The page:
It’s a pleasant surprise that the still-unfolding Equifax breach has drawn the ire of politicians on both sides of the aisle.
That may be the only pleasing aspect of an epic security lapse that exposed financial and personal data of as many as 145 million Americans. The latest revelation this week indicates info from 10.9 million driver licenses has been hacked too.
It’s expected that politicians will showboat in seeking to gain advantage from high-profile episodes like this one. What’s rare these days is to hear strong criticism of what happened from both GOP and Democratic lawmakers. That’s a refreshing development, but only if it indicates an intention after all the speechifying’s done to genuinely focus on the potential victims — all 143 million of them.
Given the essential role of Equifax and other similar players as key clearinghouses on the financial side of America’s economy, this crisis indicates thorough improvements are needed.
During his multi-day grilling before members of Congress, now-retired (read jettisoned) Equifax CEO Rick Smith made suggestions that bear rapid, further study. He suggested an industry standard to allow consumers to freeze their credit reports at no cost to them as a way to help bar potential hackers. Smith also suggested that government consider replacing Social Security numbers with a more-secure identifier matching “the technological age in which we live.”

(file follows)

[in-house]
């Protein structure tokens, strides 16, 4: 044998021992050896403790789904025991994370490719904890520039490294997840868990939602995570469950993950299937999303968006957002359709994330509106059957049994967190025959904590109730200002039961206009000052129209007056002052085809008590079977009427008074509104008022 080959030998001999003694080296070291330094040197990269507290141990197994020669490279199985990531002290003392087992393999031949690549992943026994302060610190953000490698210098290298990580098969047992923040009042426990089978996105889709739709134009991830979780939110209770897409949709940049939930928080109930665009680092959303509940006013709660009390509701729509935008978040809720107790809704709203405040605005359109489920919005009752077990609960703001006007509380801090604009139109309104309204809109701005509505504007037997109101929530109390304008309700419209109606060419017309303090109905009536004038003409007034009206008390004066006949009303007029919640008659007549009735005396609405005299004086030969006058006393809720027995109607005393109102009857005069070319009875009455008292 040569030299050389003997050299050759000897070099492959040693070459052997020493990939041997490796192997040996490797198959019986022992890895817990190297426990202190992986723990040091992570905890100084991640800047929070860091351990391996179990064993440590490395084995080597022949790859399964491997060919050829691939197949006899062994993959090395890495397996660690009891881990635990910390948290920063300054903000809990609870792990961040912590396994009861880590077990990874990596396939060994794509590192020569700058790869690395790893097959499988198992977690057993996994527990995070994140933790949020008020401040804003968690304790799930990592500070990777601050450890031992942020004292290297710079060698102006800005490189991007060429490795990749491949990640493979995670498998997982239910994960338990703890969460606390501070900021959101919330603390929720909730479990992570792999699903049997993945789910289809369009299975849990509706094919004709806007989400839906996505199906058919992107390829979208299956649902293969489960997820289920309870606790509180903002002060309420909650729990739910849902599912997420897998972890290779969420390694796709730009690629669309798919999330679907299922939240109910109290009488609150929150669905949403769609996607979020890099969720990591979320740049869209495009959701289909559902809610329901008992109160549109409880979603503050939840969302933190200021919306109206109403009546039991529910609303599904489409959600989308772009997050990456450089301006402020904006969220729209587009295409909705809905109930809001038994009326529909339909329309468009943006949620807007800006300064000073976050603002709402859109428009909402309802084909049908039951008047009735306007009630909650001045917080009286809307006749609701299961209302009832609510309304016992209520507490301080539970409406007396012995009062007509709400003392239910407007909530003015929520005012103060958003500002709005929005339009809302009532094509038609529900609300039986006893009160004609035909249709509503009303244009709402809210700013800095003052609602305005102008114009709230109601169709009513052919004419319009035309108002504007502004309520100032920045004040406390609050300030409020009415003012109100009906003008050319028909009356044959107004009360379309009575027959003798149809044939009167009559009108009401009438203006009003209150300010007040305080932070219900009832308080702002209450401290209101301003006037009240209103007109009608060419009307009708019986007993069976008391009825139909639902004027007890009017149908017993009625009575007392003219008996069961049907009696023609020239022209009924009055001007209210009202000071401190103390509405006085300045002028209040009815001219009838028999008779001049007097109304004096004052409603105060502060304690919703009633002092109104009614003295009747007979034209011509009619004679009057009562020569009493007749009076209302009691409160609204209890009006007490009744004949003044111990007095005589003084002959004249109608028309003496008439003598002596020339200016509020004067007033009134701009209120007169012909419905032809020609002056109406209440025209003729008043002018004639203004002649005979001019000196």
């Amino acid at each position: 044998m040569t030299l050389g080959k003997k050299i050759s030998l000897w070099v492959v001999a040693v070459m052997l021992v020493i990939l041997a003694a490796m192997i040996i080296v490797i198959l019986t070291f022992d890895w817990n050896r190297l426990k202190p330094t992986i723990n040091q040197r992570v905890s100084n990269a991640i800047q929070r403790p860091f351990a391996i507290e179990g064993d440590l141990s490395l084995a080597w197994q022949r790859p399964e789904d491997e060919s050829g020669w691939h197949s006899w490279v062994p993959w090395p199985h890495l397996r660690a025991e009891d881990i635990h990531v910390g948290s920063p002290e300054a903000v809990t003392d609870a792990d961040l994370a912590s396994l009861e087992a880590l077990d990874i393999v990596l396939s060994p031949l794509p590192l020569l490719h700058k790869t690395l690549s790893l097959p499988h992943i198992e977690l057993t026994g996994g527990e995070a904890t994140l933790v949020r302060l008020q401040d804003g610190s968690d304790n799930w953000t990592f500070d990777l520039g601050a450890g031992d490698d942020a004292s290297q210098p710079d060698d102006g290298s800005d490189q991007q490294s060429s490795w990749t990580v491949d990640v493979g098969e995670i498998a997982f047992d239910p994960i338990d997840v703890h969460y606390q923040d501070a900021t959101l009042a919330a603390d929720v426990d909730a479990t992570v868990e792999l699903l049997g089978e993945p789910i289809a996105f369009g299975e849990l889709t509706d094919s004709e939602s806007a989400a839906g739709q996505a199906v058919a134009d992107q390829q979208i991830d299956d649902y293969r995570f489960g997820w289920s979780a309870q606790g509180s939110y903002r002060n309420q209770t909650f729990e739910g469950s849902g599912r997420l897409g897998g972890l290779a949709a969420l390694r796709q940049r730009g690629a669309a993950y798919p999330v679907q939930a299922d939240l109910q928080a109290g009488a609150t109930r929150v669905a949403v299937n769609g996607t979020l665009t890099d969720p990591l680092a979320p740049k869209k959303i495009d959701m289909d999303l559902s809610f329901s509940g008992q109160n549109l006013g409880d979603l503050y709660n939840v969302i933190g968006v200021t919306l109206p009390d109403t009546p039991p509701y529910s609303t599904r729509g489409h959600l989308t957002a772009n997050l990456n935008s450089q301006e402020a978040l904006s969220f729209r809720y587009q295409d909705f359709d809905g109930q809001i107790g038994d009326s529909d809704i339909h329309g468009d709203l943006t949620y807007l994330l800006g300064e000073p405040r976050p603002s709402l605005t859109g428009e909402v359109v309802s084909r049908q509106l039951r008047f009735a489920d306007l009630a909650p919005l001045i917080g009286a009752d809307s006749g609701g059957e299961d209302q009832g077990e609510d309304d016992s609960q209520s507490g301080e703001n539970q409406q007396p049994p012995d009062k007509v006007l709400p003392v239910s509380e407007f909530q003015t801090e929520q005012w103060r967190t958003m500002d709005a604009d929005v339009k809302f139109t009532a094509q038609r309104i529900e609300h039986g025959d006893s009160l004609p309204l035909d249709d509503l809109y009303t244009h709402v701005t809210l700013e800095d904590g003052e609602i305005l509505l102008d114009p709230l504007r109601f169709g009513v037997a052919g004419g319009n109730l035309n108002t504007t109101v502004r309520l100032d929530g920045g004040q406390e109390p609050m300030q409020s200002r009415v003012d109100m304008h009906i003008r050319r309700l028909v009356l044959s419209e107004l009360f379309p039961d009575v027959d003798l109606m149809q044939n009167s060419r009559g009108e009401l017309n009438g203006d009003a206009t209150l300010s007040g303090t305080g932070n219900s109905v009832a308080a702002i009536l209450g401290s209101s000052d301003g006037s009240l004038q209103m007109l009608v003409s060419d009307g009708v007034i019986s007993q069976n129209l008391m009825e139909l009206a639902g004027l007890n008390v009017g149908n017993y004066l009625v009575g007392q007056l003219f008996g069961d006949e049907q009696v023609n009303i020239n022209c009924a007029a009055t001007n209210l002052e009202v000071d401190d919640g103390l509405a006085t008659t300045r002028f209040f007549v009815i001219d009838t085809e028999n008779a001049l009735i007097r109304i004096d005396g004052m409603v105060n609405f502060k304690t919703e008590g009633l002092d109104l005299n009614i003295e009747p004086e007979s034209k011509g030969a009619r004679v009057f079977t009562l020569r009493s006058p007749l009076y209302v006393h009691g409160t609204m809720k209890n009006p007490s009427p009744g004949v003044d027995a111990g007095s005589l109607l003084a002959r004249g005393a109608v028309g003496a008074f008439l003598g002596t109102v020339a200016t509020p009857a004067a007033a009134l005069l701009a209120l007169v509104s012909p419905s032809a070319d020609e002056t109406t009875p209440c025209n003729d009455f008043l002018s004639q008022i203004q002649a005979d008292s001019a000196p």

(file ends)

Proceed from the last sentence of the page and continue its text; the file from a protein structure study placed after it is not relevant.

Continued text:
There’s no doubt that Equifax bungled its handling of the breach all along the way. We believe the Atlanta-based giant can recover. We also believe that Congress and the rest of government should not similarly make their own missteps in seeking to quickly strengthen protections of critical consumer data. This task is too important to allow any other outcome.
Andre Jackson, for the Editorial Board.